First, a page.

Thus, my work aims to bridge the gap between language modelling - i.e. learning simply from observations of human language - and emergent communication. This is where I have posed the challenge of Cooperative Language Acquisition Problems, or CLAPs. In this setting, we are given a dataset of messages sent by a community of agents, actions that the agents took, and we know the problem that they are trying to solve. Our task then is to build an agent that can joining in with this community to help achieve a shared goal.

Other Interests

Evolutionary Computation. Evolution is the only process that we know of that can produce the wonderous complexities of the natural world. From ant colonies to nervous systems, from bee waggle-dances to human language. I have had a long standing interest in evolution, but it was intensified in early 2022 when I rewatched Robert Sapolsky’s Human Behavioural Biology lectures and read Neil Shubin’s Some Assembly Required. In particular, my renewed interest was focused on the role of gene regulation in the evolution of complex multicellular systems. Multicellularity is an interesting form of cooperation between individuals, in which their very individuality is given up. But to coordinate this cooperative endeavour, cells take specialised roles in the organism. So I revisted a simulation I start in 2016, during my undergraduate. This side-project ended up becoming a lot more involved than I had original anticipated, and I created a YouTube video, wrote a paper that I presented at ALIFE 2023, and started an Discord community of people interested in the project. You can also read more at this blog post!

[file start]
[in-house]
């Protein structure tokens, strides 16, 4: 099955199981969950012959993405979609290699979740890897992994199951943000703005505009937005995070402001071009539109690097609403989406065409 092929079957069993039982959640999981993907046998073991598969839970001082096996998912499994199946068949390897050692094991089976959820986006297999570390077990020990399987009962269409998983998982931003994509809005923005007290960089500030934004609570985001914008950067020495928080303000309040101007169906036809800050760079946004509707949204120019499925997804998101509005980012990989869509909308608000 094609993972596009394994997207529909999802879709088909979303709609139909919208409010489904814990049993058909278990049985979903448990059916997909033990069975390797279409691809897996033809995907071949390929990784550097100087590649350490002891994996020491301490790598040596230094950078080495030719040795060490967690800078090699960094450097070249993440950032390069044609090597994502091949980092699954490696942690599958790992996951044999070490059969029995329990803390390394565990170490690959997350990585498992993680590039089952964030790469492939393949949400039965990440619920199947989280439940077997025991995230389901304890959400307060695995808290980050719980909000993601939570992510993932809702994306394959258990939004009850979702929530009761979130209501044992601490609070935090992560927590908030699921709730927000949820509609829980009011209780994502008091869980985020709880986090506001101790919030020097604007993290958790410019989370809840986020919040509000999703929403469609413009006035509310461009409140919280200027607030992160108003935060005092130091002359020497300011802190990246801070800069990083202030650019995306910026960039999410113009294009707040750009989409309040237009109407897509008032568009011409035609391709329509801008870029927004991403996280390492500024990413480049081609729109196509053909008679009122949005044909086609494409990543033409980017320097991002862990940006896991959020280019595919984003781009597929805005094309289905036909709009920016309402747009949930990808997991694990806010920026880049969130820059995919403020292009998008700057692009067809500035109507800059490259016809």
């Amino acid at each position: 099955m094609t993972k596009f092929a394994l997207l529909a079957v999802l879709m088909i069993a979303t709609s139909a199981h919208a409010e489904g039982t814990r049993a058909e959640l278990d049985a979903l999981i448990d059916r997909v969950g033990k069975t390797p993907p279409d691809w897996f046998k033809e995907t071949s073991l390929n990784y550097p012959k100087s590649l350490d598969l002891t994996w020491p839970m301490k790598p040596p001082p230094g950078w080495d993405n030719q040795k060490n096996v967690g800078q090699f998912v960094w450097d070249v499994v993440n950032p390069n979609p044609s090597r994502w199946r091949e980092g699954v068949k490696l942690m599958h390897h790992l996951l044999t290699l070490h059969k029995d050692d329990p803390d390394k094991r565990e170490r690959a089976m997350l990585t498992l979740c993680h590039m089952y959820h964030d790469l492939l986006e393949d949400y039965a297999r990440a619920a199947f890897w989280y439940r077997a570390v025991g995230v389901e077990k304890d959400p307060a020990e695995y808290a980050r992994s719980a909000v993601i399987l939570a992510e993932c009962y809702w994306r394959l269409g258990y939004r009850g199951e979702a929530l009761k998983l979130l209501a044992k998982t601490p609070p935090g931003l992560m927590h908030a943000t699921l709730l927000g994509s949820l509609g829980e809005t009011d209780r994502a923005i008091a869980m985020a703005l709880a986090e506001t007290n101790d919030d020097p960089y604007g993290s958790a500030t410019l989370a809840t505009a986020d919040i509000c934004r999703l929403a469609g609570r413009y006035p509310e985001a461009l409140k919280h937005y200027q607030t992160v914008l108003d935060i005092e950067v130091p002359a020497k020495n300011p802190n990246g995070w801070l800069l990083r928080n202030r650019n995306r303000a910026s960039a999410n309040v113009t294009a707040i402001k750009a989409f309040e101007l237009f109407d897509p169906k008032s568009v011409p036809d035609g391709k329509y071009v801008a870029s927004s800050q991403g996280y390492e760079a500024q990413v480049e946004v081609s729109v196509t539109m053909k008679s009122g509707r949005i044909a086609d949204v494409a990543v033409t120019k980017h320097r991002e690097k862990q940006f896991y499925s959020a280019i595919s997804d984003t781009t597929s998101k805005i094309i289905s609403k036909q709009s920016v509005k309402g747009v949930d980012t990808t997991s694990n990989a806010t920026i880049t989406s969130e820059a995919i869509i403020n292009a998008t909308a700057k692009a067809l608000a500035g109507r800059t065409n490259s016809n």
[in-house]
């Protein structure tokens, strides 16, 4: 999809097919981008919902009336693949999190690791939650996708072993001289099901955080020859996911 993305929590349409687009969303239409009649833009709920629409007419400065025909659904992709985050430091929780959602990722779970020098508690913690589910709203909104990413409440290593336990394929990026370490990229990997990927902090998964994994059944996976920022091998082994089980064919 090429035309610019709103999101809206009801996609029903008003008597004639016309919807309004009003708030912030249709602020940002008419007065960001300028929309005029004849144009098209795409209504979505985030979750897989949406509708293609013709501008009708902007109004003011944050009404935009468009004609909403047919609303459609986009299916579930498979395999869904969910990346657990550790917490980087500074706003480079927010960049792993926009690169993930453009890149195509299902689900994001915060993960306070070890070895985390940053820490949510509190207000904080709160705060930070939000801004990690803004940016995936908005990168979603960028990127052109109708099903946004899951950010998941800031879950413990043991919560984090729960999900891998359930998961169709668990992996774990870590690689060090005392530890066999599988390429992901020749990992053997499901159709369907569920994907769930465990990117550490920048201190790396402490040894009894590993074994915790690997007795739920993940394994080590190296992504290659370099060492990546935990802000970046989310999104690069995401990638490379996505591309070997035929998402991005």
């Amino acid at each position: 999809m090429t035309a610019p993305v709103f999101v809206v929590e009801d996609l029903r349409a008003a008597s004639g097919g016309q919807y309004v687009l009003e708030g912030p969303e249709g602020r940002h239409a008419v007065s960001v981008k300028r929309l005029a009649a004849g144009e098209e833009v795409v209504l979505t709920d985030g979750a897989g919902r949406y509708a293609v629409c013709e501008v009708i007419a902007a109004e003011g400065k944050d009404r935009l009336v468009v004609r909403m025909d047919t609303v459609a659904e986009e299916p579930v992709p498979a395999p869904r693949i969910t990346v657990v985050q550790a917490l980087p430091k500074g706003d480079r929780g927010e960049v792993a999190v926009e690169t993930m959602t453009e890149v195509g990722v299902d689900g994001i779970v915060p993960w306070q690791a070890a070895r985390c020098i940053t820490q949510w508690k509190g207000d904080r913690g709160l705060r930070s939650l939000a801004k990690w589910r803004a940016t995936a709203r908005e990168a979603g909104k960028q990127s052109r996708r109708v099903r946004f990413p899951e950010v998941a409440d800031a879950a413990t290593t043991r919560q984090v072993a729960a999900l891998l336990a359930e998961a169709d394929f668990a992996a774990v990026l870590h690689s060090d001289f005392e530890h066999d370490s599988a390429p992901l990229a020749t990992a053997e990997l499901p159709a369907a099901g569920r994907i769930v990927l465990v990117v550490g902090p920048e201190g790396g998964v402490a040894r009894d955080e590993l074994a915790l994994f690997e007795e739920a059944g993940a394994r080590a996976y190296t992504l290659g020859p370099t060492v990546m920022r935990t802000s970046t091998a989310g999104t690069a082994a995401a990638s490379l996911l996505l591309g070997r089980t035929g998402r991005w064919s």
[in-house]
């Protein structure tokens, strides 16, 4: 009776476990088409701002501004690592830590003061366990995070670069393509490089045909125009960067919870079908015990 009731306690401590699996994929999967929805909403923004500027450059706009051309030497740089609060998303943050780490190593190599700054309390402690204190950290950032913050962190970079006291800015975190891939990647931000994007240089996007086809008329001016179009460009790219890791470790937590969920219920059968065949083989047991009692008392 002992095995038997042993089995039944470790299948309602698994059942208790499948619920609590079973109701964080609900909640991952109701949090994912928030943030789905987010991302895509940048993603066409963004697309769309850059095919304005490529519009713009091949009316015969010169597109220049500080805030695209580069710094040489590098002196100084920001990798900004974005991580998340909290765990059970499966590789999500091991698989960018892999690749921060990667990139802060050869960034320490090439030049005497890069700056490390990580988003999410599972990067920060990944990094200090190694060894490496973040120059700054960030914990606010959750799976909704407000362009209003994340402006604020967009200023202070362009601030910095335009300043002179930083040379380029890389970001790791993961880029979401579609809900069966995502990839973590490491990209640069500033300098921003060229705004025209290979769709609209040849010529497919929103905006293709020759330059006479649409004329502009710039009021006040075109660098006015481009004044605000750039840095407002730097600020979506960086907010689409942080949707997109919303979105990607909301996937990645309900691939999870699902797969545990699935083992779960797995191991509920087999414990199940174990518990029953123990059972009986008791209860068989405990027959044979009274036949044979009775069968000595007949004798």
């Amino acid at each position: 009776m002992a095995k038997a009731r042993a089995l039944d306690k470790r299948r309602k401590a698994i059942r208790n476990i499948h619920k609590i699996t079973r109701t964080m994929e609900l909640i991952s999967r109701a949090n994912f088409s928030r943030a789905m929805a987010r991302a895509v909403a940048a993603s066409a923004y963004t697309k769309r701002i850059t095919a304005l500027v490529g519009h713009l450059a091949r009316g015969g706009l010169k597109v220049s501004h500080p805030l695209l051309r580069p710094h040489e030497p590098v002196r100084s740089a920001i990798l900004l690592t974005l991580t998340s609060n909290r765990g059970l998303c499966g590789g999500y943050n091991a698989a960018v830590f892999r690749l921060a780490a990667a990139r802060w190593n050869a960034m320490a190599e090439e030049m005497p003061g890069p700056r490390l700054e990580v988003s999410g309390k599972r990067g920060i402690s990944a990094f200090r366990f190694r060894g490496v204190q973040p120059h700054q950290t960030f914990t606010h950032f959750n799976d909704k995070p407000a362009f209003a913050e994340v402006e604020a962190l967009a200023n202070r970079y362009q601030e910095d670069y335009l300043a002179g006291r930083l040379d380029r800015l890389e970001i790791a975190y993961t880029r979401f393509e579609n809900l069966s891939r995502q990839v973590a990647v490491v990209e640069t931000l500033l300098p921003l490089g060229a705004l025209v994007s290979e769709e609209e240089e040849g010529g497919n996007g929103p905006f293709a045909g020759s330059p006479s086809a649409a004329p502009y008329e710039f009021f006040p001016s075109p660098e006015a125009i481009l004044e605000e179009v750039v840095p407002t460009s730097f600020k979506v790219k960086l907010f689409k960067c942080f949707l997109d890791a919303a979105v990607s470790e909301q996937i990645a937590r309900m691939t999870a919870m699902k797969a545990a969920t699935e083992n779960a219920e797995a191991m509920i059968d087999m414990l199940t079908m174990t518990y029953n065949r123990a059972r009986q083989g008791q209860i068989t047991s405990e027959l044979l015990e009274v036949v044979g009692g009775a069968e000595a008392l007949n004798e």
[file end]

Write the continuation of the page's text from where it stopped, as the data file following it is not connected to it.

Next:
Science of Deep Learning. Over the last decade, deep learning has emerged as one of the most powerful tools in building highly-capable AI systems. Yet, while we understand the principles used to derive the gradient descent algorithm that powers deep learning, we still have a relatively shallow understanding of the learned models. A fascinating branch of machine learning is in its infancy that aims to fix this, with various subdiscplines encompassing a new science of deep learning. This motivated me and my colleage, Nandi Schoots, to try to understand how internal representations of features relate to a model’s robustness to distributional shift.



  • 6CCS3ML - Machine Learning GTA


  • 6CCS3ML - Machine Learning GTA